shannon: July 2010 Archives
If you're like me, you have a lot of fabric scraps. Scraps you just can't part with. In trying to use my favorite scraps to their fullest potential, I have the idea of using them, with other elements, as mounted art.
Cedar Canyon Textiles makes great products that can help transform fabric into a work of art. Shiva Paintstiks, for example, are oil paints in the form of a stick. They have properties in them that allow them dry - and they're great for fabric! These Paintstiks come in a wide variety of colors, color sets and iridescent colors as well. Rubbing plates and stencils are available as well.
Because these oil Paintstiks have drying properties, they form a film around the uncovered areas... so you have to get rid of the dry, film coating before you can paint with them. I colored on a scrap page, and even peeled it with a knife to get to the usable product. This was kind of disappointing because I don't like wasting the product. My first attempt was to color ON the fabric, with the Cedar Canyon Birch Leaves stencil underneath - for a rubbing effect. This gives the fabric more of a blended, abstract look. I can see the benefits and potential of this technique. I lightly colored the fabric just enough so that the paint would blend and the outlines would show up better. This was easy, quick and clean-up was a breeze!
In my second attempt, I placed the stencil OVER the fabric and colored over. This was not as easy as I thought. My attempts at coloring over the stencil were frustrating at first. The paint would get on the underside of the stencil and affect the clean lines of the leaf shapes. I applied to the pigment with a brush. The brush helped even out the paint, however without force, the paint is not very spreadable. I love the bold, clean lines of this technique, but it was rather frustrating to achieve.
Moving forward in my projects, I would love to know if y'all have any suggestions, tips or techniques in using Shiva Paintstiks!
Recently featured in the new August/September issue of Sew News Magazine, Colette patterns are a breath of fresh air in patterns. Upon receiving them here at Fabric.com, I bought 4! They are exquisite. The designs, by Sarai Mitnick, are classic and modern all at the same time. The edgy styling and vintage inspired looks immediately caught my attention.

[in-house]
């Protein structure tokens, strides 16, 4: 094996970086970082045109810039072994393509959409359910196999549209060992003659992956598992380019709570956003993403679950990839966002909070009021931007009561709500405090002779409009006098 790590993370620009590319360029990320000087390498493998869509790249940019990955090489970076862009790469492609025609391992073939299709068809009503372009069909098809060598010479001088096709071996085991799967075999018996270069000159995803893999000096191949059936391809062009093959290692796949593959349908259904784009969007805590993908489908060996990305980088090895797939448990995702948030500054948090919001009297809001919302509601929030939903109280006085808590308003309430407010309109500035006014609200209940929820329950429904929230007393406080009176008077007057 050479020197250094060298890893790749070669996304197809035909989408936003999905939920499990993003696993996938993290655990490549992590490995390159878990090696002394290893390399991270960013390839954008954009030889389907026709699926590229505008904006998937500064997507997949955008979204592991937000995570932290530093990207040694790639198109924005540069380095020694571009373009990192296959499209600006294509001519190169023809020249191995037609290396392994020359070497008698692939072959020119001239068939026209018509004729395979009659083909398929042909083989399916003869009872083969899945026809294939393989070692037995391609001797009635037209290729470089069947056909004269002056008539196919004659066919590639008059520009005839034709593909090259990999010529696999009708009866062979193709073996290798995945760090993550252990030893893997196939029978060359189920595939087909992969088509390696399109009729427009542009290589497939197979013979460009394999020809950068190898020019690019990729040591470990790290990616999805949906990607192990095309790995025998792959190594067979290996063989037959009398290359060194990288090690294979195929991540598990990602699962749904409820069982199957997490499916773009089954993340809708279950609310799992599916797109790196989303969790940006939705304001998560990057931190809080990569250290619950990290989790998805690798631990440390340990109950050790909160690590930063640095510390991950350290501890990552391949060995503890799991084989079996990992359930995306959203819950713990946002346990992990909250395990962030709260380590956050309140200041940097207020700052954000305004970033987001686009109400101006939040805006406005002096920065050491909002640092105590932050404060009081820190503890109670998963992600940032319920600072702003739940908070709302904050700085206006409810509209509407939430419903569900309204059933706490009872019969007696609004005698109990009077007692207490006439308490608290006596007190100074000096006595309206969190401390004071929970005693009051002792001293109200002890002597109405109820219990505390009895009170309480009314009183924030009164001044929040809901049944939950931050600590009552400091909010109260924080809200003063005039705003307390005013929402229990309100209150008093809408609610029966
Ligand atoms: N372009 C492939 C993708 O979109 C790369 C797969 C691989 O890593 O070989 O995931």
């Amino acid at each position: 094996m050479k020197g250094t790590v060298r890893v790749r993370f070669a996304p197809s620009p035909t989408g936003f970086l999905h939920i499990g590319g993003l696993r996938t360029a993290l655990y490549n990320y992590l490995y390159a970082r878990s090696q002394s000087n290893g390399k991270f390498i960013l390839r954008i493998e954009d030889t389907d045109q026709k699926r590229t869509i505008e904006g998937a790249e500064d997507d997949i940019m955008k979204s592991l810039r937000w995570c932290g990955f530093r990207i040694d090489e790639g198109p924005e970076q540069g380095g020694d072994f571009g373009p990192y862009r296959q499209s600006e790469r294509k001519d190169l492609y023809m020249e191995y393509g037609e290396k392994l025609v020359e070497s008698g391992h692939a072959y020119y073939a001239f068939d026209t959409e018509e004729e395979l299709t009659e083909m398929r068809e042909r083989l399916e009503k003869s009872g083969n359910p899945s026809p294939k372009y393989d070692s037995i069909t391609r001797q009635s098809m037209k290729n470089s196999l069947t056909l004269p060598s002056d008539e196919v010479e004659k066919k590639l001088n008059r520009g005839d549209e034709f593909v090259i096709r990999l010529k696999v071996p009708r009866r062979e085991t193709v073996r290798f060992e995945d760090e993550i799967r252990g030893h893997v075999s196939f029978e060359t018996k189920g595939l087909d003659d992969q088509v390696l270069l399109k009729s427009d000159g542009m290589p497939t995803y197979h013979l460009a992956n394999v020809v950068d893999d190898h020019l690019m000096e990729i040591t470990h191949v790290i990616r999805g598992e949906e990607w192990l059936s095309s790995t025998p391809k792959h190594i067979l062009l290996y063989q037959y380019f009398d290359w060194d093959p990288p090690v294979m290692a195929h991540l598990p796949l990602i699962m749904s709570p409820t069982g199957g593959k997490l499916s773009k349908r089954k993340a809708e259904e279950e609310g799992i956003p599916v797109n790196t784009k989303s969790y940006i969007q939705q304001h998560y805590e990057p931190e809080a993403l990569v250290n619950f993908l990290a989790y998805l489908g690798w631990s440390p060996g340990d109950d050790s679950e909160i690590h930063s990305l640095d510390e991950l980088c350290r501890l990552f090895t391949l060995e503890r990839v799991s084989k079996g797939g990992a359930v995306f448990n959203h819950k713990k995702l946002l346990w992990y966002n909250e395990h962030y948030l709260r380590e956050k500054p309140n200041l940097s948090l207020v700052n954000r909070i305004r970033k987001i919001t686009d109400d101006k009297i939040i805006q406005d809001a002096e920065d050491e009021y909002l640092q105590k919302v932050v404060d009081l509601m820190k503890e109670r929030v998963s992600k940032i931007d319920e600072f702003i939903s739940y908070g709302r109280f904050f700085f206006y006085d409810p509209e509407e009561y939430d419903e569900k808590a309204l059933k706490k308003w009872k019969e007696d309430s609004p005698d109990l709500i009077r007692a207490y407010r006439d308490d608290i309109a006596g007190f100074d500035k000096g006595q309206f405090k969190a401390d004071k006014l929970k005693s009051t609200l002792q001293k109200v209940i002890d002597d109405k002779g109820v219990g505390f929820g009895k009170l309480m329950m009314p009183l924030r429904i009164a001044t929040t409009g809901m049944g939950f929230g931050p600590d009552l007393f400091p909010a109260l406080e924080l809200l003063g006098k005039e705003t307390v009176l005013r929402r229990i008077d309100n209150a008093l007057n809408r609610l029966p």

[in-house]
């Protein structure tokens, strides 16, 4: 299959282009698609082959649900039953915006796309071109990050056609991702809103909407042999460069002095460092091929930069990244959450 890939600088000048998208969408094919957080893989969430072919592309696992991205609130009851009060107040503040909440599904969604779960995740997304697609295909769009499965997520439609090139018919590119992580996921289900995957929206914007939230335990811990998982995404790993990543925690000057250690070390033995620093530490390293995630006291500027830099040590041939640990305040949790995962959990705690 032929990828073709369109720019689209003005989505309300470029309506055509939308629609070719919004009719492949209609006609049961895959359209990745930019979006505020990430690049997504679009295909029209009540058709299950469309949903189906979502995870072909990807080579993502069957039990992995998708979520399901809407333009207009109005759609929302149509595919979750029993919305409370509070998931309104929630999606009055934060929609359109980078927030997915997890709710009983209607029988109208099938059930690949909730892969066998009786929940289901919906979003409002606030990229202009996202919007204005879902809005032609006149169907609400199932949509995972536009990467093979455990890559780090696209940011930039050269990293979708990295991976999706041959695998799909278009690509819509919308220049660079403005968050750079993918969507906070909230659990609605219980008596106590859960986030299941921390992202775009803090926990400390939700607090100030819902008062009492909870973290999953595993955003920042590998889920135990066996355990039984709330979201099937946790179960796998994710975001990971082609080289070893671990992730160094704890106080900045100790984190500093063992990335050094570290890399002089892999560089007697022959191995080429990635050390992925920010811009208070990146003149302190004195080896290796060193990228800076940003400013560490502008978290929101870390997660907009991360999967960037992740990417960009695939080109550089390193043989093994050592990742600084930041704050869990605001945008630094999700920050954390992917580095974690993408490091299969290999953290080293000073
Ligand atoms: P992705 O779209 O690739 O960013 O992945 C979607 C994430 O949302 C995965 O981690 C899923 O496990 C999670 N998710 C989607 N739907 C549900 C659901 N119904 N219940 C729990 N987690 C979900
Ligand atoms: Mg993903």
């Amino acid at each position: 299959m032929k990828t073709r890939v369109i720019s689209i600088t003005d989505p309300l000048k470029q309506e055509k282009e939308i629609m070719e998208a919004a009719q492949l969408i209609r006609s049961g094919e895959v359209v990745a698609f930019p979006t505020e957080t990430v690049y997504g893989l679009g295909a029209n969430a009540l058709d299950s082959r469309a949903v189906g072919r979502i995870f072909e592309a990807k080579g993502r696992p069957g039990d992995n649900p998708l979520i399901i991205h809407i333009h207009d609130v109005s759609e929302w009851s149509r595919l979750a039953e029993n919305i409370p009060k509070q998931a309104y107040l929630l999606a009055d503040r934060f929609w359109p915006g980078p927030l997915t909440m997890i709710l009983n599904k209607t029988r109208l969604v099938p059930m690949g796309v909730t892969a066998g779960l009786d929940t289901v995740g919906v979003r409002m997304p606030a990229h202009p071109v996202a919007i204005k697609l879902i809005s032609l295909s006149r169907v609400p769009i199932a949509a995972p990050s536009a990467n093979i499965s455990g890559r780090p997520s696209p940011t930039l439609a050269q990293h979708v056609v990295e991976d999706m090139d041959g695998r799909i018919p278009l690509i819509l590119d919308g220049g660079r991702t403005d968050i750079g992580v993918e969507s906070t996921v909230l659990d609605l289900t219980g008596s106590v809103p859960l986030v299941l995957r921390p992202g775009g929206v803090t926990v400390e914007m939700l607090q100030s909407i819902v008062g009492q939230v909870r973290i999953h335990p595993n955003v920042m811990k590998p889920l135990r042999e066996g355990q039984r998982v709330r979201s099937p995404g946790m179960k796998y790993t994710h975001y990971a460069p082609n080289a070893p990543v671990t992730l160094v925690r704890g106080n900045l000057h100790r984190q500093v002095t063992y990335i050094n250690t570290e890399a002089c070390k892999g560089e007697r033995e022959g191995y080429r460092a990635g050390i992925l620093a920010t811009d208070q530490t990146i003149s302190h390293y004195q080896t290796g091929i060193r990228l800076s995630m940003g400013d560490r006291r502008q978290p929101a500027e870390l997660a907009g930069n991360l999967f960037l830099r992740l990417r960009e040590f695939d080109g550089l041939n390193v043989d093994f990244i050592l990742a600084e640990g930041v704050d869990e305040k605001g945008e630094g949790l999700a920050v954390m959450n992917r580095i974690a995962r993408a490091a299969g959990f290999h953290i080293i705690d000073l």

The Macaron Dress is the first Colette Pattern I have made so far (like I said, I got a few). The instructions are simple and easy to follow. Instead of having a giant sheet folded 8 times to fit in a small pattern package, these instructions are in the form of a book. How easy! You always know what order to put pieces together. There is even a blank section in the back so that you can make notes about your project. However, there is an assumption that a certain skill level is required. For example: the instructions do not explain or diagram how to put in an invisible zipper; it simply instructs you to put the zipper in.
Preferring sleeveless, I opted out of the short sleeves for this particular dress. When my bodice was half complete, I simply used tailor's chalk to draw the sleeve that I wanted, and then made bias strips to bind the sleeve openenings. For the skirt pleating, I left the pleats open instead of stitching them closed right below the waistline. Another option I considered is to gather the skirt, instead of pleating.
As far as measurements are concerned, the fit of this garment is great! As standard practice, I rounded up for my size because of in-between measurements. However during the construction of the dress I realized that I actually could have rounded-down for this pattern. I used 3 fabrics from Timeless Treasures "Botanica" quilting cotton collection. The pieces of this Macaron Dress Pattern allow for creativity of mixing and matching fabrics, and a quilting collection is great because you can find coordinating prints and colors. Here are some quilting cotton collections I suggest for this dress: Michael Miller's Emmaline and Benartex Brooklyn Heights.